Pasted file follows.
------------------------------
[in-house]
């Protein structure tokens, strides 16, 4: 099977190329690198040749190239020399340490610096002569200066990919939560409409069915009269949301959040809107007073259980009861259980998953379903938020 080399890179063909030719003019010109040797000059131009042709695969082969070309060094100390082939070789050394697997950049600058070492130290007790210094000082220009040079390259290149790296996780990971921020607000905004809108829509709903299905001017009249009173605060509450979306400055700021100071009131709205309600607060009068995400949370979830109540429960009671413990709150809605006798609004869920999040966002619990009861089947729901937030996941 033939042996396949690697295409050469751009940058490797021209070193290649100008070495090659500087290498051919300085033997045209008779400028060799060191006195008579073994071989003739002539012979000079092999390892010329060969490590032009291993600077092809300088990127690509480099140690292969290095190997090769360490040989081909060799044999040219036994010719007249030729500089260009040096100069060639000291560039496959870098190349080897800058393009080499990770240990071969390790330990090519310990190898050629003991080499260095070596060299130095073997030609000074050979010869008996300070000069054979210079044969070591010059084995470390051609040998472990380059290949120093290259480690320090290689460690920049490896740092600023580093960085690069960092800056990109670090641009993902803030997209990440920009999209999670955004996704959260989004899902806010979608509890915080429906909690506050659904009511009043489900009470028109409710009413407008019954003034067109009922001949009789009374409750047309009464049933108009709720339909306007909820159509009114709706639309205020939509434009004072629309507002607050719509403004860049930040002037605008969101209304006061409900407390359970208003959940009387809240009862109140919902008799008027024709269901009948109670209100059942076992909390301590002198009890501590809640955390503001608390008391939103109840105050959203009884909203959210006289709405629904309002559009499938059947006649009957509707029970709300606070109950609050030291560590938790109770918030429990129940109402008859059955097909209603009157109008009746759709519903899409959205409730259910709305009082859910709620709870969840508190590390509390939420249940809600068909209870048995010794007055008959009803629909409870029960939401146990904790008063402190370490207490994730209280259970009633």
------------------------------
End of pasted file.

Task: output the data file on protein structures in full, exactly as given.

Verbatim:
[in-house]
């Protein structure tokens, strides 16, 4: 099977190329690198040749190239020399340490610096002569200066990919939560409409069915009269949301959040809107007073259980009861259980998953379903938020 080399890179063909030719003019010109040797000059131009042709695969082969070309060094100390082939070789050394697997950049600058070492130290007790210094000082220009040079390259290149790296996780990971921020607000905004809108829509709903299905001017009249009173605060509450979306400055700021100071009131709205309600607060009068995400949370979830109540429960009671413990709150809605006798609004869920999040966002619990009861089947729901937030996941 033939042996396949690697295409050469751009940058490797021209070193290649100008070495090659500087290498051919300085033997045209008779400028060799060191006195008579073994071989003739002539012979000079092999390892010329060969490590032009291993600077092809300088990127690509480099140690292969290095190997090769360490040989081909060799044999040219036994010719007249030729500089260009040096100069060639000291560039496959870098190349080897800058393009080499990770240990071969390790330990090519310990190898050629003991080499260095070596060299130095073997030609000074050979010869008996300070000069054979210079044969070591010059084995470390051609040998472990380059290949120093290259480690320090290689460690920049490896740092600023580093960085690069960092800056990109670090641009993902803030997209990440920009999209999670955004996704959260989004899902806010979608509890915080429906909690506050659904009511009043489900009470028109409710009413407008019954003034067109009922001949009789009374409750047309009464049933108009709720339909306007909820159509009114709706639309205020939509434009004072629309507002607050719509403004860049930040002037605008969101209304006061409900407390359970208003959940009387809240009862109140919902008799008027024709269901009948109670209100059942076992909390301590002198009890501590809640955390503001608390008391939103109840105050959203009884909203959210006289709405629904309002559009499938059947006649009957509707029970709300606070109950609050030291560590938790109770918030429990129940109402008859059955097909209603009157109008009746759709519903899409959205409730259910709305009082859910709620709870969840508190590390509390939420249940809600068909209870048995010794007055008959009803629909409870029960939401146990904790008063402190370490207490994730209280259970009633």